Soaring through the depths of temperate or tropical waters throughout the Pacific, Indian, and especially Atlantic oceans is the legendary Blue Marlin: potentially ‘the Mt. Everest’ of all sport fish. Anglers everywhere find joy and satisfaction in landing greater numbers of smaller, more convenient, even gamier fish. Yet somewhere in the far-away distance of imagination lurks the Blue Marlin, tempting anyone who ever drops a line to one day reach further for the greatest challenge of all. Seasonal migration following warm currents near the surface takes this fish great distances from continents and coastal regions. The Blue Marlin’s main territory encompasses almost the entire span of the Atlantic Ocean.

Coloration of the Blue Marlin is striking, especially against the backdrop of tropical sky and crystalline depths. Cobalt blue on top is highlighted with subtle lateral stripes. Shades of silver along the sides blend into white on the bottom. Pointed pectoral and tail fins darken to grayish black, while the anal fin remains white as the lower body. These fins may all be folded down for better streamlining, making it one of the world’s fastest fish. Sexual maturity is achieved between two and four years of age. Male Blue Marlin grow more slowly and usually top out around 350 pounds in weight, but females achieve much greater size, often surpassing 1,200 pounds. The heaviest Blue Marlin ever caught, off Oahu, Hawaii, weighed in over 1800 pounds!

Blue Marlin may most often be found alone, cruising current lines, following baitfish along deep reefs, canyons, and drop-off points near continental shelves. Their diet includes cephalopods (squid, octopus, cuttlefish, etc.), and a wide range of fish, like Bigeye Tuna and Chub Mackerel. No other Marlin is as efficient and successful at hunting. Attacking prey near the water’s surface, Blues speed through schools, slashing, stunning and killing with bills elongated and thin like a spear. December and January are breeding season for Pacific Blue Marlin, while their Atlantic cousins choose the end of summer and fall.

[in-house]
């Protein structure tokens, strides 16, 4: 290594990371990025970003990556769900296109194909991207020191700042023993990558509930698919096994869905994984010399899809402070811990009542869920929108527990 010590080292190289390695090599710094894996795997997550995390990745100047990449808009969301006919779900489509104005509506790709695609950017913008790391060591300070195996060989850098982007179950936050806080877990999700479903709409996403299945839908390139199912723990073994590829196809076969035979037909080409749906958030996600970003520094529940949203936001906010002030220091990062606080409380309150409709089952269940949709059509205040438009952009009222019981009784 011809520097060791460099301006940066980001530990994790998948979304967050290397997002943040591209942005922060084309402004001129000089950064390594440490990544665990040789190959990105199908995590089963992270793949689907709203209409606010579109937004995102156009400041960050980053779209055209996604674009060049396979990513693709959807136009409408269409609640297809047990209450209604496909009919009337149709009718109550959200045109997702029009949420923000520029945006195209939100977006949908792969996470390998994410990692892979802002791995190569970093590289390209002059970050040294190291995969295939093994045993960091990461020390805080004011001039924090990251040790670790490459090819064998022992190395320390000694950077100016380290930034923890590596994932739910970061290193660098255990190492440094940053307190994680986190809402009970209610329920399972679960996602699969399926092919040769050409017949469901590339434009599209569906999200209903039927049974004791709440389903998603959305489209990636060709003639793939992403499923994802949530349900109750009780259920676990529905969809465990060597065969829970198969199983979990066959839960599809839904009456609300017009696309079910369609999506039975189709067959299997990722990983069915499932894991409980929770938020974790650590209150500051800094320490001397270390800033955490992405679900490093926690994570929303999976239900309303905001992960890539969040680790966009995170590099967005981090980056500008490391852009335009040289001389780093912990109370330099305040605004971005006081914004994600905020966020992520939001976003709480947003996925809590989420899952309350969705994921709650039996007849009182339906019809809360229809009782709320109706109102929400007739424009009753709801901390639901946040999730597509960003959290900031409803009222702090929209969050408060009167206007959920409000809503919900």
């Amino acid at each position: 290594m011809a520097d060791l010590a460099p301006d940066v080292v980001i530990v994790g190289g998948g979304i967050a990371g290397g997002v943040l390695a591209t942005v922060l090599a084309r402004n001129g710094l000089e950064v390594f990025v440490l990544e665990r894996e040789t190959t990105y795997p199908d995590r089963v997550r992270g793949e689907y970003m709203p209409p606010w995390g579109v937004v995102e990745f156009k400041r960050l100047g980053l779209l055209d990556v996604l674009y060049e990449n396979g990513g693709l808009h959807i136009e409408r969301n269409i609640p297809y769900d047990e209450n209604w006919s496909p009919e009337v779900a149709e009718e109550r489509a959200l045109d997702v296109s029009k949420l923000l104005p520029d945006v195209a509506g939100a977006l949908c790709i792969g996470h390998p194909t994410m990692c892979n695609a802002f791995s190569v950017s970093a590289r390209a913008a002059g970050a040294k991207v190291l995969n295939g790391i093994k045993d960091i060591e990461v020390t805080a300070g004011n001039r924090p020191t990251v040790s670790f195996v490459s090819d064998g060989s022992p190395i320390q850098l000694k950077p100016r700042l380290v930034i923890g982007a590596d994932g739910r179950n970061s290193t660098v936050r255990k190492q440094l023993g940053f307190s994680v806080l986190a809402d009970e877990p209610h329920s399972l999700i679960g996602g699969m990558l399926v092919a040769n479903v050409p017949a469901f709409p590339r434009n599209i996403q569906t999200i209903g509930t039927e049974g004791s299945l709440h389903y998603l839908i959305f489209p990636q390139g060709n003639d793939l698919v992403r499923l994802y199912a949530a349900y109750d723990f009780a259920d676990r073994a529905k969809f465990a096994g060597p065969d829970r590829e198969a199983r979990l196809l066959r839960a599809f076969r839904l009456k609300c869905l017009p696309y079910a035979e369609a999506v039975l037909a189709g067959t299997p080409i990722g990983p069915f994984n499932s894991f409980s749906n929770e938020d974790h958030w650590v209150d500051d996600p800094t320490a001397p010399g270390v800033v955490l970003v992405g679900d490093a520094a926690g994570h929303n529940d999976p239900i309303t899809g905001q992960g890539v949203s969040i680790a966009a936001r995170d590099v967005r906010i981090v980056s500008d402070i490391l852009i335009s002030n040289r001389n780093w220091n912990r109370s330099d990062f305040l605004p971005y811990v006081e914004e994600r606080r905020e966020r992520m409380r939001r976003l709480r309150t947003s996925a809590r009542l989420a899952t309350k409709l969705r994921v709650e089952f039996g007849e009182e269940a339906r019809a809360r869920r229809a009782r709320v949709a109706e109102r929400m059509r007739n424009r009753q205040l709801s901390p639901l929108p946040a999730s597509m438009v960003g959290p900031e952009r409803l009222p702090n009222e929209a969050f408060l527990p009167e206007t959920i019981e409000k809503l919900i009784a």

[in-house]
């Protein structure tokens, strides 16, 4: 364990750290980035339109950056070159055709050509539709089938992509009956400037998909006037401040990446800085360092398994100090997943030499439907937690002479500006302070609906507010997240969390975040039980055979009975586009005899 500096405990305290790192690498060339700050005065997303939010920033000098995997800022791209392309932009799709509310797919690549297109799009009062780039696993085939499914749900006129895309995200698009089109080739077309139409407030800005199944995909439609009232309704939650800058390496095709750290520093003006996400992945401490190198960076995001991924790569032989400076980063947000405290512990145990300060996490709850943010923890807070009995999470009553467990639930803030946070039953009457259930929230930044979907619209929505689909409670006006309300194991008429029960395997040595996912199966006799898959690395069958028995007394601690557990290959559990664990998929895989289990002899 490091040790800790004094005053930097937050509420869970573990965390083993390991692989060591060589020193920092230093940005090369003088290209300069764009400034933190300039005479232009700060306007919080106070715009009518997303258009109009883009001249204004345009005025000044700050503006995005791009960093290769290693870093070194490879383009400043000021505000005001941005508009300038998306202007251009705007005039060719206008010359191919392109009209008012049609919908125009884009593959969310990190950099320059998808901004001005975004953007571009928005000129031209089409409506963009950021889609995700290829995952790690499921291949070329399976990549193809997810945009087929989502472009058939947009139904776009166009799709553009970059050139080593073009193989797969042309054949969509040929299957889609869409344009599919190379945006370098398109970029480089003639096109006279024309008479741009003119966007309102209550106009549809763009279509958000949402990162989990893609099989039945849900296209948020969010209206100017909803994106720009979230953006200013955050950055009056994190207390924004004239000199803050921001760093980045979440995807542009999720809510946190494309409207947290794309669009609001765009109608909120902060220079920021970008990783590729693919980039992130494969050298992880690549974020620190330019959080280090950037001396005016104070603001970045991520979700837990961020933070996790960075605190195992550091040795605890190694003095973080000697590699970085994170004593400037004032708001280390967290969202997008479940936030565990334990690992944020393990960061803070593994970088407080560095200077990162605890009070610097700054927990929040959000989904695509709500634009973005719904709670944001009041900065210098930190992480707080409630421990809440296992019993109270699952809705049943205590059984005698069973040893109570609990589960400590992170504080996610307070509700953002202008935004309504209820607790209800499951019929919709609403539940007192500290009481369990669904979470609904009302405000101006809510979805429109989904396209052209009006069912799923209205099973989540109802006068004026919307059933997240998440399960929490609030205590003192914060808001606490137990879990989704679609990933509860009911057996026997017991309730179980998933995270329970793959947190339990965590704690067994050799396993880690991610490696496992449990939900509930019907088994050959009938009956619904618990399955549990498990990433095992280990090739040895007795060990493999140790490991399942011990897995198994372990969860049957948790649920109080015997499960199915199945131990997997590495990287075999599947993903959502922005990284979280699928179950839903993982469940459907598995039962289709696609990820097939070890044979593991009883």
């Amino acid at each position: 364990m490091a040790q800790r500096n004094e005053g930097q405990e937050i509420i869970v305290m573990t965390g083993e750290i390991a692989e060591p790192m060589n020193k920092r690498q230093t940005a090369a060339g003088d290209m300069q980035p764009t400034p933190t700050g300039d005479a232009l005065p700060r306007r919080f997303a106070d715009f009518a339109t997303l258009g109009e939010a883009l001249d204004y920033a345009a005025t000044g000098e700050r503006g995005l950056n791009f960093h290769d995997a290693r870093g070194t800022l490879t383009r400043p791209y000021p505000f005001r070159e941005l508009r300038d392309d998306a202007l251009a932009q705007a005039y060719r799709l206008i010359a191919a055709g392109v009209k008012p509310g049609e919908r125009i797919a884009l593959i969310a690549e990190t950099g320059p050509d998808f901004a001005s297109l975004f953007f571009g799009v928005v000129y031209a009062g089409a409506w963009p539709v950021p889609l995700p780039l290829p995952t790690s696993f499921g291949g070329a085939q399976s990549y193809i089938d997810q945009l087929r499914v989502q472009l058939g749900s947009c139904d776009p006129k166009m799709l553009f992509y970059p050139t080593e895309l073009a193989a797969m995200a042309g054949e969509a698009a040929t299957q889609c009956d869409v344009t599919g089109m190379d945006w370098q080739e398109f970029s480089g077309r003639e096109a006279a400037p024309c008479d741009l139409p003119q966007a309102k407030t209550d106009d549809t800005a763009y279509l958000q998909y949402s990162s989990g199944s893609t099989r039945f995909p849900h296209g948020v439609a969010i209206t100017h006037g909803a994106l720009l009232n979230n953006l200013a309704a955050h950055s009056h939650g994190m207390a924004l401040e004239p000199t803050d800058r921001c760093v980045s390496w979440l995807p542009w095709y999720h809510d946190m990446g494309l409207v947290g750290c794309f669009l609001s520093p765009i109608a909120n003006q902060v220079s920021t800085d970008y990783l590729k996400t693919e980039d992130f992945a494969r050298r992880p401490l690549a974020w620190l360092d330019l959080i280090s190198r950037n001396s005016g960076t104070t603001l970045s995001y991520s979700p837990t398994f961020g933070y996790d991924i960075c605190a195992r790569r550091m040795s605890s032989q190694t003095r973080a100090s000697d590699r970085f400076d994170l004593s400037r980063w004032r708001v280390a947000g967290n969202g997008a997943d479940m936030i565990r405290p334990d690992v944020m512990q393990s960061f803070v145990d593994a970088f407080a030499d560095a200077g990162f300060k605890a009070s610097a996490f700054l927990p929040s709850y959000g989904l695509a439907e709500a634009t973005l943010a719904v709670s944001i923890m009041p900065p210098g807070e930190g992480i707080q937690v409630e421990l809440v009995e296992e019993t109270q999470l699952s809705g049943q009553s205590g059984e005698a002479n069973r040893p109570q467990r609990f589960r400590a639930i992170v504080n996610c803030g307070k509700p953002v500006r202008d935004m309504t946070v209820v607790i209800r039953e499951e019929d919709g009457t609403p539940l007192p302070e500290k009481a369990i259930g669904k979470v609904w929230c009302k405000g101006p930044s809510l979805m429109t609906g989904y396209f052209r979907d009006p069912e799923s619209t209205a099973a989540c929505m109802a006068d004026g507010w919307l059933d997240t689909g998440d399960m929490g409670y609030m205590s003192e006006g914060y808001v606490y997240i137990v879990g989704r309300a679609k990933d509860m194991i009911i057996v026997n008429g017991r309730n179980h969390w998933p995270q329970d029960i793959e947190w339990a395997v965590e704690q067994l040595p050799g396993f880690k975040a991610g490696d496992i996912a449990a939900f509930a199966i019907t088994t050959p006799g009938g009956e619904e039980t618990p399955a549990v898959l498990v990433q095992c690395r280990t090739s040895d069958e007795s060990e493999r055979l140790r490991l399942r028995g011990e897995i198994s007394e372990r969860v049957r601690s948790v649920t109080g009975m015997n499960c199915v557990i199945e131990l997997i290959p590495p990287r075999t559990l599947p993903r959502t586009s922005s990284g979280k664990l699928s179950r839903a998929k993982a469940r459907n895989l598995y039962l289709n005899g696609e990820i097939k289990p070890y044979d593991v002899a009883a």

More than good looks have earned the Blue Marlin such a hallowed reputation. Strength and fortitude unmatched help make it the climax of fish tales and legends passed down and continually retold in dark waterfront bars across the globe. Since long before Hemingway’s romantic triumph, has this fish been the object of devotion and unrequited desire for untold anglers. More colorful fish there are, and many who also give as good as they get; yet no other seems able to match the Blue Marlin for such overwhelming allure and hopeful reward.

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